Holly: I would say that by using and presenting our bodies as part of our work, this makes it universal. Everyone knows what it is like to have a body, to feel its fragility and vulnerability. The physicality of the body doesn’t always have to be exploited and pushed for this to be evident. Like, water is water-whether it is a leaky faucet, or Niagara Falls.
Hoang: Did this physical separation have an effect on how the piece was developed and consequently performed?
Holly: Maybe you have someone in your life that you see here and there and you always wait for him or her to say “hi” to you first before you acknowledge them? In a sense this was like us saying “hi” first, and for the first time, to the possibility of something larger in our work, to it being able to carry and hold not just us.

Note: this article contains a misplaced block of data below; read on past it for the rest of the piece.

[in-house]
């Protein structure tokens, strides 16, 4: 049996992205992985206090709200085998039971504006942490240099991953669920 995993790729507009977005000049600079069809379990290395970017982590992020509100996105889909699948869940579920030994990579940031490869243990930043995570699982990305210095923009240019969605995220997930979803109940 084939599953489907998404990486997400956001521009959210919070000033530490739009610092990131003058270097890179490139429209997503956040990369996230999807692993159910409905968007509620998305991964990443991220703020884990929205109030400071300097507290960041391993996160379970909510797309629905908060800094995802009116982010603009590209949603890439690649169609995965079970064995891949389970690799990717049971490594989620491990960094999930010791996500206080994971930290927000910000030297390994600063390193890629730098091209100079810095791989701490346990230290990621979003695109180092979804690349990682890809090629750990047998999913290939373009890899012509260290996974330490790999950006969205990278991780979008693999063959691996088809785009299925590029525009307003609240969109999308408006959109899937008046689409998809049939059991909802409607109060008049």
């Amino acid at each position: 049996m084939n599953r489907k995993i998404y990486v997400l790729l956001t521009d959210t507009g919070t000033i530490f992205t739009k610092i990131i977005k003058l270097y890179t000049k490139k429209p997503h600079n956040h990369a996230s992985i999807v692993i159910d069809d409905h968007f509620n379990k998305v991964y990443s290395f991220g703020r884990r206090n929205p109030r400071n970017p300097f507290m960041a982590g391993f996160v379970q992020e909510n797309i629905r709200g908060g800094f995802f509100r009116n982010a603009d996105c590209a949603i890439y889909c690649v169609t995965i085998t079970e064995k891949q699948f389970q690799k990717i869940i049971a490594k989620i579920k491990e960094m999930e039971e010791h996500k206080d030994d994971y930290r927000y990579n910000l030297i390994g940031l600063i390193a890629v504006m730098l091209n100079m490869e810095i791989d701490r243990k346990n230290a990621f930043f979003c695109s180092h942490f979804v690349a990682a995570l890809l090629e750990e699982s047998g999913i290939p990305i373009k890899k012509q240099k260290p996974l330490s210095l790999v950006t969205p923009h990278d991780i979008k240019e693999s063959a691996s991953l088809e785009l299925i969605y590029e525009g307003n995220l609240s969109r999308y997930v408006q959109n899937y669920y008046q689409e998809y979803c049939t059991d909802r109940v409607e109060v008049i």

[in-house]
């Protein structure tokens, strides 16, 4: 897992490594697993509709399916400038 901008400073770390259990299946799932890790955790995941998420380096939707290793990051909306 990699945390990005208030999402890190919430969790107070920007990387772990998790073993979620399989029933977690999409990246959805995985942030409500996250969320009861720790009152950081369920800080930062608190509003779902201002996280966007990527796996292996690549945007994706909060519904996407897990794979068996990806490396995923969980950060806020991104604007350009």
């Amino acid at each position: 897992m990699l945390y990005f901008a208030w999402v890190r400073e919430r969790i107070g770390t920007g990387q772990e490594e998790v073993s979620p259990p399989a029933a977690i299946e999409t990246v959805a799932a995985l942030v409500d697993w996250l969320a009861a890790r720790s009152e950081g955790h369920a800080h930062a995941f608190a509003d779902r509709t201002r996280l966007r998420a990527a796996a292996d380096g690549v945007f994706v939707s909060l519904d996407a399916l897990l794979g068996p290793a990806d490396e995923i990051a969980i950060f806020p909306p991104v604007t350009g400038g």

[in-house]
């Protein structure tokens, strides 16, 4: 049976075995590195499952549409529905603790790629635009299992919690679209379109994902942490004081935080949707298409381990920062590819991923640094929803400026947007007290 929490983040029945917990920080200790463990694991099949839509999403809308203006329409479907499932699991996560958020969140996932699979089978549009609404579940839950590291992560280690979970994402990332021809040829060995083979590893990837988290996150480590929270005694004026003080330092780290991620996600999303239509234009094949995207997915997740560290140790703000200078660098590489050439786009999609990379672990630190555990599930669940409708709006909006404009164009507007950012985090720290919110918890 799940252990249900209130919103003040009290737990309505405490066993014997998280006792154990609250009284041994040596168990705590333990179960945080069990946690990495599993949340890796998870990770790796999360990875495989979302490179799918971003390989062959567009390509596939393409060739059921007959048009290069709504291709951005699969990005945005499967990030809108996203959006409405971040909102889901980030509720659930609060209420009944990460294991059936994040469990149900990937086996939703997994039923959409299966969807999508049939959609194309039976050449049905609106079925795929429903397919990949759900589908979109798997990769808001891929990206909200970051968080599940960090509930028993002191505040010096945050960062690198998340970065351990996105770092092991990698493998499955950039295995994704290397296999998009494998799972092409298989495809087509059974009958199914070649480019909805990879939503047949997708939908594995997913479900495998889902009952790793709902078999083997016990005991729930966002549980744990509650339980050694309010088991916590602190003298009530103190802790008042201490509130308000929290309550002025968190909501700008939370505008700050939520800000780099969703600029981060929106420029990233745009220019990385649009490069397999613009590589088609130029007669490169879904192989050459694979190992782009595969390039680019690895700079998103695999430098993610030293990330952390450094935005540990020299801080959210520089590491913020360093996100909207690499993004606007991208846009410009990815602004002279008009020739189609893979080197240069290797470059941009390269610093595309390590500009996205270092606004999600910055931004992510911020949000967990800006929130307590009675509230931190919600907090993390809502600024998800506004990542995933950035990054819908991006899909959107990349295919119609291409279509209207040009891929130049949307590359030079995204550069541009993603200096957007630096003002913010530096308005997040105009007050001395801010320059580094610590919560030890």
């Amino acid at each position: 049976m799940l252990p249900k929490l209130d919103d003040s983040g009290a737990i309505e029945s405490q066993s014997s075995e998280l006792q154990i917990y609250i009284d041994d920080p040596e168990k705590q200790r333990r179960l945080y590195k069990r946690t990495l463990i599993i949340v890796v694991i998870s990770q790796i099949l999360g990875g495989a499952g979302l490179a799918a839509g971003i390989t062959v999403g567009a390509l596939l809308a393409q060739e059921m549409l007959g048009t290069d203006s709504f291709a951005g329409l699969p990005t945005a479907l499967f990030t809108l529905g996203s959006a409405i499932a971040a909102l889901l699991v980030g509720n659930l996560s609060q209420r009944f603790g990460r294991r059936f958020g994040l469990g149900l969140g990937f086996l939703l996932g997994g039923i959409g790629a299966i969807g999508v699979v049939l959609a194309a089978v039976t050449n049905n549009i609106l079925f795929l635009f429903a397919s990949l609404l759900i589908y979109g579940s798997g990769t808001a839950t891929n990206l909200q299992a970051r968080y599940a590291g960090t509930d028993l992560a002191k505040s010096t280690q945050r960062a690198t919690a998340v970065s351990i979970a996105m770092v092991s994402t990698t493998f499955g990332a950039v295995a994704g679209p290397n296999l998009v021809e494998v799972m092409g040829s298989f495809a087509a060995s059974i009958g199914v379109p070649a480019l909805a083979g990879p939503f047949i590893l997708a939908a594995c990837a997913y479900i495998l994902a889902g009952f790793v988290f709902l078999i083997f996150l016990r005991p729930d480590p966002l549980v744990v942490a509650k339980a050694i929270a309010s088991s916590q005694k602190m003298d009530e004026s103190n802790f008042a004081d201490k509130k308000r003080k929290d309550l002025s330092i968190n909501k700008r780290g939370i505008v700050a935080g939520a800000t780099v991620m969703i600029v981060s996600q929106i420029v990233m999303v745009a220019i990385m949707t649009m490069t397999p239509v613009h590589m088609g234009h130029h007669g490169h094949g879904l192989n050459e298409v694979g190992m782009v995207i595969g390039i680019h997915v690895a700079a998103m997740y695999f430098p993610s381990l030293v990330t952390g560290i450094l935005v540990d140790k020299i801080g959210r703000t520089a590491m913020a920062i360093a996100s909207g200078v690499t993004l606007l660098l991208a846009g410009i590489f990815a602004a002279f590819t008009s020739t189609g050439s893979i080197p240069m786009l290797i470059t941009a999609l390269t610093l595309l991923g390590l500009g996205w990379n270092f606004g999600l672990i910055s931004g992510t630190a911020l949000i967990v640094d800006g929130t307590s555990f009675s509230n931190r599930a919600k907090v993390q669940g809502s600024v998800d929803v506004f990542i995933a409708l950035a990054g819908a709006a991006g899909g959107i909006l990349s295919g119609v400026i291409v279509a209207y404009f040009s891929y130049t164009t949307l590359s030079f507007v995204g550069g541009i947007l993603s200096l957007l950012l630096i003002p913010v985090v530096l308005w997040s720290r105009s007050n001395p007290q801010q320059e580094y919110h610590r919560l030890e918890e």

Sarah: I agree with Holly about this separation opening up the possibility for something larger. It was indeed hard for me to be in Beijing without Holly, but the difficulty was more emotional than based in the execution of the work. Of course, I was nervous about making certain decisions, and found myself consulting Holly in my head, but for the most part, I just missed her and the security of our relationship. Though I’m sure the piece would have been different if we were physically there together, the difference is insignificant in the end. It is like wondering if the video component would have been different if I directed Holly’s movements. We began this piece before I left for Beijing, so it was just a matter of filtering information and working with the materials that were available. The physical part is the easy part.
I think we’ve been asking for this ability to be in multiple places at one time, and the Beijing piece was the first step. It really expands the potential of our work and prohibits us from being on top of it—suffocating it. I want the performances to be able to breathe. I still want to be able to breathe into them, but I want them to take in new air at the same time.